Issue of 'marginalisation' of Singaporean Malays resurrected in Malaysia

Former Malaysian Prime Minister Tun Mahatir Mohamad (left) and former law minister Datuk Zaid Ibrahim (right).
Former Malaysian Prime Minister Tun Mahatir Mohamad (left) and former law minister Datuk Zaid Ibrahim (right). PHOTOS: BLOOMBERG/THE STAR

Former Malaysian prime minister, Tun Mahathir Mohamad, has again resurrected the issue of the supposed "marginalisation" of Malays in Singapore as part of his strident campaign to unseat Prime Minister Najib Razak.

But at least one prominent Malay politician has brushed aside the former premier's remarks, saying Singaporean Malays are not marginalised.

"I can't wait for Malays here to be like Singaporean Malays," said Mr Zaid Ibrahim, a former Umno member and law minister turned opposition politician.

In a video released on Sunday (June 21), Dr Mahathir said that if Mr Najib stays in power, the Malay community in Malaysia could become marginalised like their Singapore counterparts.

Dr Mahathir was seen telling his audience that the struggle for Malaysia is not for the personal goals of one man but for the survival of the nation, its race and its religion, Malay Mail reported.

"I think we are smart people. Do we want to protect Najib? Or do we want to protect the Malays and the country? This is what we have to ask ourselves," he said in his speech during a closed-door forum on June 17 with several non-governmental organisations at the Perdana Foundation.

Dr Mahathir cited again the example of the 1Malaysia Development Berhad (1MDB) controversy, his biggest pet peeve of the Najib government, and said that he found it difficult to imagine how the firm had racked up a RM42 billion (S$15 billion) debt.

"But if we don't acknowledge the crime that is happening here, there is a high likelihood that we will lose and we will be divided... And we will suffer the fate of the Malays in Singapore, in southern Thailand and other places," Dr Mahathir said.

"Now we are thankful because we are still in power but if Najib leads the country, we will lose that power in our hands and at that point, there won't be anyone there to offer us protection," he added.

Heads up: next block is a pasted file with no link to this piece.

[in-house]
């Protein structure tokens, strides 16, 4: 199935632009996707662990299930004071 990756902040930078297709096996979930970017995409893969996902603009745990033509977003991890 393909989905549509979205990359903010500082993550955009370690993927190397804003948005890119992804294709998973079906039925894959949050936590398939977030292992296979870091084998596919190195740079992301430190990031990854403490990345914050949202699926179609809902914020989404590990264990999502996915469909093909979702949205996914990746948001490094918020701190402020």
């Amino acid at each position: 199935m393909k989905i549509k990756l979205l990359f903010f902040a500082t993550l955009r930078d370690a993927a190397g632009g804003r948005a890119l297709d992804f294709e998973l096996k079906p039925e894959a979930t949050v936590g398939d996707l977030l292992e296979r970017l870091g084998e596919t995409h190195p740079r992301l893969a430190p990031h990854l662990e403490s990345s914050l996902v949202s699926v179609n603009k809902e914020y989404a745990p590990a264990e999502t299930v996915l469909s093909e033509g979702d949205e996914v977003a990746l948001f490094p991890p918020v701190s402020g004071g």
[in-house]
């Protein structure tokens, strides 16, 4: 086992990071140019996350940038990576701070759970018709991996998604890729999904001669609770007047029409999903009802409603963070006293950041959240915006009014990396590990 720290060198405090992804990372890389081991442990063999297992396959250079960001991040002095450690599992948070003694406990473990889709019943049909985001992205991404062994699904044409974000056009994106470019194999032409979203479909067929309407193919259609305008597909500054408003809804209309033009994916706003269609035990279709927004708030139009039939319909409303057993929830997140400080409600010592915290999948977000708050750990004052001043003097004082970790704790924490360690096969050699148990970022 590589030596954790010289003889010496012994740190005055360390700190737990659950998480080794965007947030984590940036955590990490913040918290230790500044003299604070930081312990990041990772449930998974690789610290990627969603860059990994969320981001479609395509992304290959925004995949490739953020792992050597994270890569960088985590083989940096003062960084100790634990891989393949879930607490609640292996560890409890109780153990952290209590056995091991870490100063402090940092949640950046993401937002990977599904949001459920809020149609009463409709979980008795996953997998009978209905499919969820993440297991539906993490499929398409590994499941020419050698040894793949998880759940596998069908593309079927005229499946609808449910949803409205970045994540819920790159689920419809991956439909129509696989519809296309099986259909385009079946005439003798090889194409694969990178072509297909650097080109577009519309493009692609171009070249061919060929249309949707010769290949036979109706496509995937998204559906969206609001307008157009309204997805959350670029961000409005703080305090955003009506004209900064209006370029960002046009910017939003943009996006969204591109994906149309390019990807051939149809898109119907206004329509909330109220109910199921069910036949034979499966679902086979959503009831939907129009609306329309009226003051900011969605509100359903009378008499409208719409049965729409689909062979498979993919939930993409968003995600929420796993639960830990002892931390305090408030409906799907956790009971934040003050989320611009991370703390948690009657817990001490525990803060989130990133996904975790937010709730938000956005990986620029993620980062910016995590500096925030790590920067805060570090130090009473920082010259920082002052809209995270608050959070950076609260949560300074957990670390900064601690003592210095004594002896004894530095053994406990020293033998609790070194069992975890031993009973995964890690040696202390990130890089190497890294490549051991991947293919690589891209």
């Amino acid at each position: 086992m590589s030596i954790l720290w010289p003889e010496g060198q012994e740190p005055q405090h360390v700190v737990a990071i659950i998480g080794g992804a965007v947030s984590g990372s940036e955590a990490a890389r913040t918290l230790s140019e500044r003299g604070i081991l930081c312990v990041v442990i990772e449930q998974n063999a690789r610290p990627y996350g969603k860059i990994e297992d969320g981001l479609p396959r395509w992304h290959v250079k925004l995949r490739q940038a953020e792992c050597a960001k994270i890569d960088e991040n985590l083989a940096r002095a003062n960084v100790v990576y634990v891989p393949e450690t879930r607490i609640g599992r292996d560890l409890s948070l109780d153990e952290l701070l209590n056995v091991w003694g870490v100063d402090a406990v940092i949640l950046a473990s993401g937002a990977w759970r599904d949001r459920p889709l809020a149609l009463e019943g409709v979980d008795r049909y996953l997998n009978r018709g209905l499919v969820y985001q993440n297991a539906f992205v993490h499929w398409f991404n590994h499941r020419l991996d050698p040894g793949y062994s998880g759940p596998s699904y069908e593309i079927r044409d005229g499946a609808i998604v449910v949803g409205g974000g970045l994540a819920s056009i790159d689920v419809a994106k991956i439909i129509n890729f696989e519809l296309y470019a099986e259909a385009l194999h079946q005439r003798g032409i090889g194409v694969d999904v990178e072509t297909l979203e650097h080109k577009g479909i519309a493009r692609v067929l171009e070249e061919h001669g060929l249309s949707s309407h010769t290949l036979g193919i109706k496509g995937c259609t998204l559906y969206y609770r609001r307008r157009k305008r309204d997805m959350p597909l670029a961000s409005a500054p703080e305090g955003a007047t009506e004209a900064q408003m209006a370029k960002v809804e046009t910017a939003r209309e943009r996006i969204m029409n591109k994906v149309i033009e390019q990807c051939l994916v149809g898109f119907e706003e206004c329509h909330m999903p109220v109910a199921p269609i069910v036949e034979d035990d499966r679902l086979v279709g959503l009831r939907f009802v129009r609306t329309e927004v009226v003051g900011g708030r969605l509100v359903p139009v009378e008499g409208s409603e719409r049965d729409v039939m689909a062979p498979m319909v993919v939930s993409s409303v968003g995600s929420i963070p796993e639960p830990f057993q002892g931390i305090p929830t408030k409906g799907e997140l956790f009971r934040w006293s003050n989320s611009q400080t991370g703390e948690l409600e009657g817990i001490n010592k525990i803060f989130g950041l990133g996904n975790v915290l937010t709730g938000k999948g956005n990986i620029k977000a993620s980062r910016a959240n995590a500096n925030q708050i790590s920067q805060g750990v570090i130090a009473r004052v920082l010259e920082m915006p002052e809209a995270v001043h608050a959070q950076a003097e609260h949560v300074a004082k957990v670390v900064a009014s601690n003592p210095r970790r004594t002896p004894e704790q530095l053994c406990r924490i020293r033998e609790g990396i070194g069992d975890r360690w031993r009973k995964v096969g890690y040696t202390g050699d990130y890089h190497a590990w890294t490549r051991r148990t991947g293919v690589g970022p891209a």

The 89-year-old former premier, who has previously made strong statements about what he perceived to be the marginalisation of Malays in Singapore, has been launching attacks against Mr Najib and campaigning for his resignation.

On Sunday, Mr Zaid said he disagreed with Dr Mahathir's claim that Mr Najib's leadership would force the Malays in Malaysia to become as marginalised as Singapore's Malays. He said if Dr Mahathir's assertion were true, he would gladly support Mr Najib.

"Sorry Tun if under Najib Malays here will become like Spore Malays; I will give him full support. Malays under Najjb will be Talibans," the former minister wrote on Twitter.

Then on Wednesday (June 24), Mr Zaid clarified his statement after an online news portal reportedly suggested that his tweet meant that he would not mind Malays in Malaysia being marginalised as long as they do not become extremists like the Taleban.

"Malays are the majority ethnic group in Malaysia and have complete control over government and its apparatus, so to talk of Malay marginalisation is absolute nonsense," he said in a post on his blog The Zaidgeist. Mr Zaid reiterated that he did not want to see Malays being marginalised and poor.

"Malays should be given the best opportunities to improve and they deserve much more than what they currently have. But not all Malays in Malaysia are marginalised. In fact, they are first-class citizens at least on paper. Unfortunately, they have not been able to reap the benefits of first-class treatment because they do not have a good government with honest leaders," he wrote.

He then pointed out that Singaporean Malays do not have the same "special treatment" as their Malaysian counterparts.

"...so you could say that they are worse off than us. However, their leaders are clean and the transparent system of government there means it's a lot more difficult to siphon off public money for private use. That's what Malays here need. Good government with good, clean and honest leaders," he wrote.

Mr Zaid gave the example of Singapore's housing policy which he described as "good and fair" and said Malays in Malaysia "would be better off if we had the same thing".

"Singaporean Malays, although a minority, are also not marginalised. Many of them are happy with the Singaporean Government and it would be silly for the PAP to even think of discriminating against Malays and risk forfeiting 15 per cent of the vote," he wrote.

"The difference is this: Singaporean Malays reap the benefits of the modern advanced economy that is Singapore and are encouraged by political leaders to develop themselves. In Malaysia, Malays are happy to let their leaders make all the money as long as they promise to 'defend' bahasa, bangsa and agama (language, race and religion)."

"I can't wait for Malays here to be like Singaporean Malays," Mr Zaid wrote.